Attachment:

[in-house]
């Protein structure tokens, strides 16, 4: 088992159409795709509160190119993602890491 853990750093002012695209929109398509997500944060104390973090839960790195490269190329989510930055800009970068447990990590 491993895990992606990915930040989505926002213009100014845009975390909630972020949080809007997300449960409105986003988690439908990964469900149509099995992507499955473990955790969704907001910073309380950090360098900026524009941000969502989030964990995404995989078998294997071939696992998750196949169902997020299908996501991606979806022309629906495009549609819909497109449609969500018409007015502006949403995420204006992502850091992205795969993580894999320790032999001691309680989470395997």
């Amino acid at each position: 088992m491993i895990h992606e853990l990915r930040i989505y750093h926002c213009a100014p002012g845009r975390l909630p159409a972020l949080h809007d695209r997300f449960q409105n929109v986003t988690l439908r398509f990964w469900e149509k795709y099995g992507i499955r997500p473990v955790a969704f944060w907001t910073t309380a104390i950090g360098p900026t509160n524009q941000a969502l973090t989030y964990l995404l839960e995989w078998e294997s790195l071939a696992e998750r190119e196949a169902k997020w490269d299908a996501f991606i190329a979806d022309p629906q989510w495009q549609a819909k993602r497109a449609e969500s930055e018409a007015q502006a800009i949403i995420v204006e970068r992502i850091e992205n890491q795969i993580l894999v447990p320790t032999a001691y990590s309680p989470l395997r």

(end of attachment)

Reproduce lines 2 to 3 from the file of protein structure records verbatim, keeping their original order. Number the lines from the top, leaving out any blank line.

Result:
């Protein structure tokens, strides 16, 4: 088992159409795709509160190119993602890491 853990750093002012695209929109398509997500944060104390973090839960790195490269190329989510930055800009970068447990990590 491993895990992606990915930040989505926002213009100014845009975390909630972020949080809007997300449960409105986003988690439908990964469900149509099995992507499955473990955790969704907001910073309380950090360098900026524009941000969502989030964990995404995989078998294997071939696992998750196949169902997020299908996501991606979806022309629906495009549609819909497109449609969500018409007015502006949403995420204006992502850091992205795969993580894999320790032999001691309680989470395997």
């Amino acid at each position: 088992m491993i895990h992606e853990l990915r930040i989505y750093h926002c213009a100014p002012g845009r975390l909630p159409a972020l949080h809007d695209r997300f449960q409105n929109v986003t988690l439908r398509f990964w469900e149509k795709y099995g992507i499955r997500p473990v955790a969704f944060w907001t910073t309380a104390i950090g360098p900026t509160n524009q941000a969502l973090t989030y964990l995404l839960e995989w078998e294997s790195l071939a696992e998750r190119e196949a169902k997020w490269d299908a996501f991606i190329a979806d022309p629906q989510w495009q549609a819909k993602r497109a449609e969500s930055e018409a007015q502006a800009i949403i995420v204006e970068r992502i850091e992205n890491q795969i993580l894999v447990p320790t032999a001691y990590s309680p989470l395997r």